15. Iqbal R, Majhy B, Sen AK (2017) Facile fabrication and characterization of a PDMS-derived candle soot coated stable biocompatible superhydrophobic and superhemophobic surface. ACS Appl Mater Interfaces. CrossRefGoogle Scholar
  16. Joanny JF, de Gennes PG (1984) A model for contact angle hysteresis. J Chem Phys 81:552–562. CrossRefGoogle Scholar
  17. Kim E, Xia Y, Whitesides GM (1996) Micromolding in capillaries: applications in materials science. J Am Chem Soc. CrossRefGoogle Scholar
  18. Lucas R (1918) Ueber das Zeitgesetz des kapillaren Aufstiegs von Flüssigkeiten. Kolloid-Zeitschrift 23:15–22. CrossRefGoogle Scholar
  19. Maria MS, Rakesh PE, Chandra TS, Sen AK (2016) Capillary flow of blood in a microchannel with differential wetting for blood plasma separation and on-chip glucose detection. Biomicrofluidics 10:054108. CrossRefGoogle Scholar
  20. Maria MS, Rakesh PE, Chandra TS, Sen AK (2017) Capillary flow-driven microfluidic device with wettability gradient and sedimentation effects for blood plasma separation. Sci Rep 7:43457. CrossRefGoogle Scholar
  21. Mullins BJ, Braddock RD (2012) Capillary rise in porous, fibrous media during liquid immersion. Int J Heat Mass Transf 55:6222–6230. CrossRefGoogle Scholar
  22. Ouali FF, McHale G, Javed H et al (2013) Wetting considerations in capillary rise and imbibition in closed square tubes and open rectangular cross-section channels. Microfluid Nanofluid. CrossRefGoogle Scholar
  23. Popescu MN, Ralston J, Sedev R (2008) Capillary rise with velocity-dependent dynamic contact angle. Langmuir 24:12710–12716. CrossRefGoogle Scholar
  24. Prothero J (1961) The physics of blood flow in capillaries. I. The nature of the motion. Biophys J 1:565–579. CrossRefGoogle Scholar
  25. Reddy SP, Samy A, Sen AK (2016) Interaction of elastocapillary flows in parallel microchannels across a thin membrane. Appl Phys Lett 109:141601. CrossRefGoogle Scholar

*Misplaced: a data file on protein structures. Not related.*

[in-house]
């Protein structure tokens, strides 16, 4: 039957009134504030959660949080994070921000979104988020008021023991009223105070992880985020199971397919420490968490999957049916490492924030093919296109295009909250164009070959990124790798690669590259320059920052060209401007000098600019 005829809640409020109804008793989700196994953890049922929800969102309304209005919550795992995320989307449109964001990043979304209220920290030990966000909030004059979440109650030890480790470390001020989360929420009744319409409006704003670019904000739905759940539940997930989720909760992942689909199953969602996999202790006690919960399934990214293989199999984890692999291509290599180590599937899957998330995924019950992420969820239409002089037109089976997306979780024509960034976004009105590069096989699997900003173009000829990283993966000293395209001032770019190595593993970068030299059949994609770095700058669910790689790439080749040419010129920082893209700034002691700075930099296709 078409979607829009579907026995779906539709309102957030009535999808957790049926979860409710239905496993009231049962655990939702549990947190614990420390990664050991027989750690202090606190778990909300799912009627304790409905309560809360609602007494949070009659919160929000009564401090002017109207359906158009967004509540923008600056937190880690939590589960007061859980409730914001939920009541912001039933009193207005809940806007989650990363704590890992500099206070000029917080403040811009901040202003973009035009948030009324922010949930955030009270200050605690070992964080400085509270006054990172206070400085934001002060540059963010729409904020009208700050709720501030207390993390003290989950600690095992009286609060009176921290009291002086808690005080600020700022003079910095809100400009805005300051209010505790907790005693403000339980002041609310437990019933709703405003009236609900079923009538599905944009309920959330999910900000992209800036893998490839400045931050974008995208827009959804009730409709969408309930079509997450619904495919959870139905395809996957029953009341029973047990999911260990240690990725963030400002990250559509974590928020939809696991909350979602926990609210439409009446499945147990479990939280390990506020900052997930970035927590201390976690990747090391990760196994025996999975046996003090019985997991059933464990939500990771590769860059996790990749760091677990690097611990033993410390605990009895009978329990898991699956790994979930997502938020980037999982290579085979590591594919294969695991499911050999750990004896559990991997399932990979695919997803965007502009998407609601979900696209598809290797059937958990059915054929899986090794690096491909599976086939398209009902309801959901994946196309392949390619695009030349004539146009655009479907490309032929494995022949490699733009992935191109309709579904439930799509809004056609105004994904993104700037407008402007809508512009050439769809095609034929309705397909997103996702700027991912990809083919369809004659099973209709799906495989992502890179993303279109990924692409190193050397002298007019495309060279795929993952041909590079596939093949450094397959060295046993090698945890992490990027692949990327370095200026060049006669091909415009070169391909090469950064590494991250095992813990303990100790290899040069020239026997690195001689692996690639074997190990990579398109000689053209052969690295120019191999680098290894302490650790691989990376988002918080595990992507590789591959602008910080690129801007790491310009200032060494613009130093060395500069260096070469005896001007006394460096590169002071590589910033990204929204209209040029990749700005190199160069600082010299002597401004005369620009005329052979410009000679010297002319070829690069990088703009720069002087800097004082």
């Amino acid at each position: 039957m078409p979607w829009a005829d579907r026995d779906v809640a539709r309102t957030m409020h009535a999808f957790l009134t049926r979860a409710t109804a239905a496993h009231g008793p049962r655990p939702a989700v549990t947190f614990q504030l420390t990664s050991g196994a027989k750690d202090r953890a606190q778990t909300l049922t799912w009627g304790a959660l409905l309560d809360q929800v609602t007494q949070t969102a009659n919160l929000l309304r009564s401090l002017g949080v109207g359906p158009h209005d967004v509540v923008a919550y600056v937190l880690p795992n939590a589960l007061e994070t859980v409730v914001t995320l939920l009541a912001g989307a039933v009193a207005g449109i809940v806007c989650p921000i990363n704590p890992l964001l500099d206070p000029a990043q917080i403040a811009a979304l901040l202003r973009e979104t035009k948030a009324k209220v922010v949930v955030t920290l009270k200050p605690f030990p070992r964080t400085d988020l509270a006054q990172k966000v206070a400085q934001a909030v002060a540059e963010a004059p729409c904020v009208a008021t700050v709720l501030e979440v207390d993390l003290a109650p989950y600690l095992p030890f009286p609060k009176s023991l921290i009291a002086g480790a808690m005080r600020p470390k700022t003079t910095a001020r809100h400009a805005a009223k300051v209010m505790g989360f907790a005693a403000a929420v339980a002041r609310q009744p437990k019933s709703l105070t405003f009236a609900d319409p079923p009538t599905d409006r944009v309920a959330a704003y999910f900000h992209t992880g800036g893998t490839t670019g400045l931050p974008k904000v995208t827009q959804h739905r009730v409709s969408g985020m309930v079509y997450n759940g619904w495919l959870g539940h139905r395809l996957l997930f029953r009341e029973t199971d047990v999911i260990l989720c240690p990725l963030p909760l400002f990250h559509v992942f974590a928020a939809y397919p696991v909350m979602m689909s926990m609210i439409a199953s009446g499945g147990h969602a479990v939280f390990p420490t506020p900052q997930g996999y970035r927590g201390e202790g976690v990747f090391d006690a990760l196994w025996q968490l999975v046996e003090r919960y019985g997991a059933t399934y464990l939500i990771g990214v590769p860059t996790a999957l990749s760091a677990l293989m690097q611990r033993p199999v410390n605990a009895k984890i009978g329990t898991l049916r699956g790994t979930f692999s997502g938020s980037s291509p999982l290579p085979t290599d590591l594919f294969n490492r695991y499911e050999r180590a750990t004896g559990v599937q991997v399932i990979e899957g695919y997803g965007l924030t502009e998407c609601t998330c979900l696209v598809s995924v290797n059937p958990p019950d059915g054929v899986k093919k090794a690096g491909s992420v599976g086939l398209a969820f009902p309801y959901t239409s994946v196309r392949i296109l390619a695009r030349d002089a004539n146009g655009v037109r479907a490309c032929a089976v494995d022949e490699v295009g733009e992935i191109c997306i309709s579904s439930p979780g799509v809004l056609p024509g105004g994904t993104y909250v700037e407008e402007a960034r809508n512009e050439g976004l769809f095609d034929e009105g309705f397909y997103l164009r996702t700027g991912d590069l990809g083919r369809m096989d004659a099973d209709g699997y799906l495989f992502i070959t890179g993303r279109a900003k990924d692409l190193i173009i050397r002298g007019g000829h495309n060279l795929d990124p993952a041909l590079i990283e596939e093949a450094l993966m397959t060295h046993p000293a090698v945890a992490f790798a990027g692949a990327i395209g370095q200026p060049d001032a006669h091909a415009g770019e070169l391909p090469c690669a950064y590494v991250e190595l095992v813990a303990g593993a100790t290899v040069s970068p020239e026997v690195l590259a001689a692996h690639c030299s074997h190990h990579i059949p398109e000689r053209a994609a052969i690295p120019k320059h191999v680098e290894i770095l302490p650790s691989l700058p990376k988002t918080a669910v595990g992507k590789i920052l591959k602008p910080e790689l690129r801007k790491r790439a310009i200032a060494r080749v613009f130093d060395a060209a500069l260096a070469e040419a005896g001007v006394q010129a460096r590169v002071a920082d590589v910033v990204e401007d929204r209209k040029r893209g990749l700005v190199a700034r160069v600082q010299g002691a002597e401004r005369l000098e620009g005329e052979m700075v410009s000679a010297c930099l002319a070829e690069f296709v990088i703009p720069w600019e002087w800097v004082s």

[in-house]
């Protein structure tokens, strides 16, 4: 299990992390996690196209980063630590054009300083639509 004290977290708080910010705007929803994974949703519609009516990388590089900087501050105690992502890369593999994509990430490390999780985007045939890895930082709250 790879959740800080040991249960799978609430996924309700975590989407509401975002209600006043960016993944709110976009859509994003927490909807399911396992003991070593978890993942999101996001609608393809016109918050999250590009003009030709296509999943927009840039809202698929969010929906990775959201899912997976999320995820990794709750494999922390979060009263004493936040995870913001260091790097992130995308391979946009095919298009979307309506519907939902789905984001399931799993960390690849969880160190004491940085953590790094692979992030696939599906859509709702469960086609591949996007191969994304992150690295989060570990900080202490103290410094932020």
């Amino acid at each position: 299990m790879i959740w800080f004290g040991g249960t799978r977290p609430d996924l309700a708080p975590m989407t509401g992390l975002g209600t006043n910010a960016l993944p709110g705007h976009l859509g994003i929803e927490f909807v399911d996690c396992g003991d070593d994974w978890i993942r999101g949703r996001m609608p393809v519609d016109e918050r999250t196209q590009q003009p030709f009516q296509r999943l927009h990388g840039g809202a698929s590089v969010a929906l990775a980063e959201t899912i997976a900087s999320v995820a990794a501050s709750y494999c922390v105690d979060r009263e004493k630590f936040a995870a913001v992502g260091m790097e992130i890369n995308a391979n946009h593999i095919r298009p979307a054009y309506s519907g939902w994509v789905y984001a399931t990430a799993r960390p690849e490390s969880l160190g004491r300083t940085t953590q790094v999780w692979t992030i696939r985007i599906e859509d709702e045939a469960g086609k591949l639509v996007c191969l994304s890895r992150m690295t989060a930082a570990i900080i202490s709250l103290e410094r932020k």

26. Romero LA, Yost FG (1996) Flow in an open channel capillary. J Fluid Mech 322:109. CrossRefzbMATHGoogle Scholar
  27. Samy A, George D, Sen AK (2017) Bio-inspired liquid transport via elastocapillary interaction of a thin membrane with liquid meniscus. Soft Matter 13:6858. CrossRefGoogle Scholar
  28. Sanders JC, Huang Z, Landers JP (2001) Acousto-optical deflection-based whole channel scanning for microchip isoelectric focusing with laser-induced fluorescence detection. Lab Chip 1:167. CrossRefGoogle Scholar
  29. Shin S, Seo J, Han H et al (2016) Bio-inspired extreme wetting surfaces for biomedical applications. Materials (Basel) 9:116CrossRefGoogle Scholar
  30. Shirtcliffe NJ, McHale G, Newton MI et al (2006) Critical conditions for the wetting of soils. Appl Phys Lett. CrossRefGoogle Scholar
  31. Sorbie KS, Wu YZ, McDougall SR (1995) The extended washburn equation and its application to the oil/water pore doublet problem. J Colloid Interface Sci 174:289–301. CrossRefGoogle Scholar
  32. Sowers TW, Sarkar R, Eswarappa Prameela S et al (2016) Capillary driven flow of polydimethylsiloxane in open rectangular microchannels. Soft Matter 12:5818–5823. CrossRefGoogle Scholar
  33. Squires TM, Quake SR (2005) Microfluidics: fluid physics at the nanoliter scale. Rev Mod Phys 77:977CrossRefGoogle Scholar
  34. Washburn EW (1921) The dynamics of capillary flow. Phys Rev. CrossRefGoogle Scholar
  35. Weigl B, Domingo G, Labarre P, Gerlach J (2008) Towards non- and minimally instrumented, microfluidics-based diagnostic devices. Lab Chip 8:1999–2014. CrossRefGoogle Scholar
  36. Yang D, Krasowska M, Priest C, Ralston J (2014) Dynamics of capillary-driven liquid–liquid displacement in open microchannels. Phys Chem Chem Phys 16:24473–24478. CrossRefGoogle Scholar
  37. Yeo LY, Chang HC, Chan PPY, Friend JR (2011) Microfluidic devices for bioapplications. Small 7:12–48. CrossRefGoogle Scholar
  38. Yu T, Xiaoqian C, Yiyong H (2015) Capillary flow rate limitation in asymmetry open channel. CrossRefGoogle Scholar
  39. Zubair M, Tang TB (2014) A high resolution capacitive sensing system for the measurement of water content in crude oil. Sensors (Basel) 14:11351–11361. CrossRefGoogle Scholar

Copyright information

© Springer-Verlag GmbH Germany, part of Springer Nature 2018

Authors and Affiliations

  1. 1.Department of Mechanical EngineeringIndian Institute of Technology MadrasChennaiIndia

Personalised recommendations